Good examples of how you might present your information can be found on the Heath School and Belmont School websites.

Performance tables

School and college performance tables also report on the performance of disadvantaged pupils compared with their peers.

Pupil premium reviews

Ofsted will recommend that a school commissions a pupil premium review if they identify issues with the school’s provision for disadvantaged pupils. You can find more information in Ofsted’s school inspection handbook.

Other bodies may also recommend that you commission a pupil premium review, including your:

You can also commission an independent pupil premium review or get support from a system leader as part of your own school improvement.

Find a system leader

If Ofsted recommends that you commission a pupil premium review, you’ll have to work with a system leader who’ll help you improve the provision for disadvantaged pupils in your school ahead of reinspection.

You’re free to find your own local system leader, but Ofsted can help you identify a local system leader. You can also contact a pupil premium system leader from the National College of Teaching and Leadership (NCTL).

You’ll need to pay for the system leader from your own budget. You can use any part of your budget, including the pupil premium, to fund this.

Work with your system leader

The system leader will help you develop a more effective strategy for using the pupil premium in your school.

They’ll ask the headteacher and chair of governors to sign off the new strategy.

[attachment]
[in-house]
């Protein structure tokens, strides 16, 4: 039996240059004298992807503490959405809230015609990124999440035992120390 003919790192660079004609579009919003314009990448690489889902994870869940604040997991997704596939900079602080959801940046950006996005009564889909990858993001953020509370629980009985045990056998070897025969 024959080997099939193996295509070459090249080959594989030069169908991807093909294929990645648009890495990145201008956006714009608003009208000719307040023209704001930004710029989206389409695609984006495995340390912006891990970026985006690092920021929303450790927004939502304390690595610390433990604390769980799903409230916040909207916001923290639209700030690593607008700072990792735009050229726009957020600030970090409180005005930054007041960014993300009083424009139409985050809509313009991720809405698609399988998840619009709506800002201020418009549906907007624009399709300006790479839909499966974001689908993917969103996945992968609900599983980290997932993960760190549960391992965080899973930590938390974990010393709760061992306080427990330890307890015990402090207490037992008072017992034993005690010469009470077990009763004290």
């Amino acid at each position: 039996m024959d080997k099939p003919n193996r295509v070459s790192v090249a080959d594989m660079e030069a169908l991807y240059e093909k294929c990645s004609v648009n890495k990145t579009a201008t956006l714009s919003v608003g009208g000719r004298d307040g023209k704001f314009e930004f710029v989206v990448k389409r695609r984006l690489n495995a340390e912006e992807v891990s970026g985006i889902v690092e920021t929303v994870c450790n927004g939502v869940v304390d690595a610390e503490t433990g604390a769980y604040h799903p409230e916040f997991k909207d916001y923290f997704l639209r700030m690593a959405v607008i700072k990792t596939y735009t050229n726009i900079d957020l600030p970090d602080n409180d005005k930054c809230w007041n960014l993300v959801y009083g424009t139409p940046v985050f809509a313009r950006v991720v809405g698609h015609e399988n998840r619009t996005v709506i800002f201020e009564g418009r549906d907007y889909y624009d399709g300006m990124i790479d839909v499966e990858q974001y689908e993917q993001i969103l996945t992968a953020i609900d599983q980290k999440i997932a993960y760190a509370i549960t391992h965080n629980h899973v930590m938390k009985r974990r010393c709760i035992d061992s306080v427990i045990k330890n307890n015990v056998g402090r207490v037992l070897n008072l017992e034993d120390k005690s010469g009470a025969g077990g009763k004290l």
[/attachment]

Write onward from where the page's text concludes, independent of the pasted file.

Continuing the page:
Reinspection

Your future Ofsted inspections will take into account any improvements you’ve made as a result of the pupil premium review.

Schools undergoing a governance review

If your Ofsted inspection has also recommended a review of governance, you can combine your pupil premium review with the governance review.

Support other schools

If you’re interested in applying to become a system leader, contact NCTL.

Pupil Premium Awards

We present Pupil Premium Awards to schools whose use of the pupil premium has significantly improved the outcomes of their disadvantaged pupils.

There are prizes for:

  • primary schools
  • secondary schools
  • infant schools
  • special schools
  • AP settings

Up to 630 schools will win an award in both 2015 and 2016:

  • the winners will receive a prize of up to £250,000
  • there’ll be regional prizes of up to £100,000
  • we’ll give out hundreds of smaller awards

Visit the Pupil Premium Awards website to find out the criteria for the awards and details of the qualifiers and finalists for the 2015 awards.